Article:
Thursday, February 23, 2012

The best gadget for you

Men are born speco-file - we have the innate urge to compare everything we own in terms of measurable data, comparing them to 3 decimal places, and declaring something a winner. We just can't help it - when we read a review, we jump straight to the comparison section. 

Our buying decisions, the joy of owning something, our social prestige somehow depends on these small differences. If your fast car is revealed to be 0.02 sec slower than model X in 0-100 kmph drag test, life somehow loses all its meaning!

I was no different, but a few episodes over time have changed me somewhat.

Being a motorbike freak, I was looking to buy a new one. The usual modus operandi - pouring over magazines, websites, blogs - comparing data on BHP, torque, acceleration and everything else. Generally getting confused. A friend helpfully guided me to a web-site that had everything on bikes, but do you think these things help? 

While salivating over the sexily shot pictures I came across one small paragraph  near the end. As I loosely recall, it brusquely asked the readers not to worry about the specifications - unlikely that you amateurs would ever push limits - and basically any bike featured would be fabulous for you. Buy whatever your most trusted dealer offers you, as getting it serviced reliably would be your main concern once you own

Trust me, it read PROFOUND to me then. And has served me extremely well since.

The second involved my tennis skill (or the lack of it). Having taken to tennis as part of my keep fit regimen, I was soon consumed by desire to improve it. String type, racket balance, shoes, grip everything went through a makeover without any effect. Like every aspiring tennis player, I blamed my racket for it and went shopping. 

I had a friend accompanying me. Exhaustive search, trial swings and game analysis later, a $450 beaut of a Wilson was my baby. Sharing I tried persuading him to buy it too. The guy was ass-hole to reply "it's OK, I know the limitation in my game is due to my ability, not my equipment"! Well, that ass-hole saved me 300 bucks with his remark!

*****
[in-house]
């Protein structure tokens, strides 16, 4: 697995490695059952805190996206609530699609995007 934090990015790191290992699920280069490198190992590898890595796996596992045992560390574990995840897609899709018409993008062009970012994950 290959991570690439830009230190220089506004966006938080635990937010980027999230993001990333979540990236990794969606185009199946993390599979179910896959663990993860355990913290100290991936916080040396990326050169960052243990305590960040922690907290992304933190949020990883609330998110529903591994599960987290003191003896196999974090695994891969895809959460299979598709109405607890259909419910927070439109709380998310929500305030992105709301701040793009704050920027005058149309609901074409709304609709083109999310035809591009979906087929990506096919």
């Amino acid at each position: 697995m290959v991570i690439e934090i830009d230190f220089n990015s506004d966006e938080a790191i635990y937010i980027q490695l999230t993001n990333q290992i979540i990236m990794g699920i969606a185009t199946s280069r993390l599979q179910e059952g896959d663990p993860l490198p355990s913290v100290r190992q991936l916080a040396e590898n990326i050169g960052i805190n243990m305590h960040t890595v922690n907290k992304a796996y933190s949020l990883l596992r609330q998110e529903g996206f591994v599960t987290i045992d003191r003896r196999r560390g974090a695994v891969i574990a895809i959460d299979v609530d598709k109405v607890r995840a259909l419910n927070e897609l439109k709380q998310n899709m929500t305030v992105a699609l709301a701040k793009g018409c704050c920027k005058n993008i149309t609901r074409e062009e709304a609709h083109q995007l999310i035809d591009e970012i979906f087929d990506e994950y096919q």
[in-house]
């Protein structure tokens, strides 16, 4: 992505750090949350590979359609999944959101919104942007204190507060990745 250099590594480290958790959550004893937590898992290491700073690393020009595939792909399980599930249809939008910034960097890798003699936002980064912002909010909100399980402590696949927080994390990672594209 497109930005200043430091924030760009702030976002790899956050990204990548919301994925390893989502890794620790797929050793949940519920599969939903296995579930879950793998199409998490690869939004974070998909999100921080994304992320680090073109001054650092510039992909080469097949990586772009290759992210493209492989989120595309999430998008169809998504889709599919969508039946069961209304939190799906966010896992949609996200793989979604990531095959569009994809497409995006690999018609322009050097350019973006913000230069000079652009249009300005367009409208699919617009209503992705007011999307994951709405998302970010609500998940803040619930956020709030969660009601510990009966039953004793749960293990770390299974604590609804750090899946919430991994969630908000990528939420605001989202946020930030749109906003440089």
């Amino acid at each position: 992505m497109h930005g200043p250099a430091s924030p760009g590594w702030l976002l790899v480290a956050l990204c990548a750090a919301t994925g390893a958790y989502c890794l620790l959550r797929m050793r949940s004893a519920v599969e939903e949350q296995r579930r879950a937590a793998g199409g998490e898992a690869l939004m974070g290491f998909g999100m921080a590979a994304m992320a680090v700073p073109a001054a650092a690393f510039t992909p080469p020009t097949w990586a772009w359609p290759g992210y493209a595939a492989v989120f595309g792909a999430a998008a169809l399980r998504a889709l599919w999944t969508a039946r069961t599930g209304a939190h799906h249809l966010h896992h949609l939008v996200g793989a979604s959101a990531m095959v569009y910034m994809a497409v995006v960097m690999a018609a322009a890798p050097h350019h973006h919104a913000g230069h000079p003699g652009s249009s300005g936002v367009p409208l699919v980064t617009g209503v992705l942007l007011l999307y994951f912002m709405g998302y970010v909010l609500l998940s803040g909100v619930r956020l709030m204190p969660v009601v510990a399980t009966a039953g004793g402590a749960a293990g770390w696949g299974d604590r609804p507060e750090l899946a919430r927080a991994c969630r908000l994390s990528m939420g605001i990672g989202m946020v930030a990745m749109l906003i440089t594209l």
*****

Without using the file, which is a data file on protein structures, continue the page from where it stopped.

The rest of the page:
So sometime back, when I wanted to buy a dSLR, I lapped up a review of Nikon D90 which asked in the end - "D90 is very capable, the question is - are you?". I calmly went ahead and bought a D40. Great buy. I have only recently upgraded to a D7000 after being somewhat confident that I need a better one.

So if you feel caught up in the specifications-war just remember - what do you want it for? And stick by your answer.


A Chaotic Welcome

Nigeria believes in making a good first impression! 

Murtala Mohammad Airport in Lagos is such a joy, easily being one of the most confusing places in the world, where order clashes with chaos & technology with human ingenuity. Where logic comes cropper against whimsical bureaucracy, and where passenger comfort is as scarce as clothes in a porn flick. It's a fascinating place nevertheless - IF you can detach yourself from the surroundings and attain nirvana enough to watch everything uncritically. 

Normally, I love a bit of disorder - at some level it indicates a sign of growth where there is little time to make thing perfect through endless repetitions of the same routine. Things have to adapt to the new and simultaneously keep functioning, even if barely. 

Nigeria must be growing furiously.

Chaos/disorder is not just the preserve of Nigeria - most of the developing world is afflicted by it. A crush of poor humanity being served by insufficient resources rarely produce order. Apathy adds the devilish twists in the tale. Airports are just a part of the whole problem. 

A pattern begins to emerge after you have been through experience a few times. Some will strike you in the face even if you are not very observant:

  • Logic is for fools: most processes would amaze you with sheer stupidity. Lagos airport has two separate queues for Nigerians/Non-Nigerians, enforced strictly, but merge into one just before the immigration desk! Libreville (Gabon) visa-on-arrival process has 3-4 different people doing the same thing and managing to misplace documents with amazing regularity. Ivory Coast will fingerprint you scrupulously every time you pass through - not sure what they do with that data. 
  • Employment generation: seems to be the single aim of any process. Period. In Ghana, relatively well-ordered, 8 different people checked my passport before I reached the aircraft (5-7 people is normal). A Nigerian immigration desk has 3 people - one to look at your immigration sip, another to look through your passport and the 3rd to stamp it.
  • User comfort: Is a concept successively bred out of bureaucracy. After nearly de-clothing you in process of security check, they won't even provide a chair to sit yourself back in order. There would be some chairs, but a posse of security guards would be occupying it. Toilets would be on another floor. Walkways that go in just one direction if at all. Boarding gates that would change without notice. The works!
But what makes up for all this is friendliness and helping attitude of ordinary people. Most would be unfailingly polite, courteous and quick to lend a helping hand. And if you are willing to tip, everything is possible.

Let's raise a toast to these ordinary folks! May you get what you have spent a life-time hoping for. And not succumbing to pressures of simply surviving.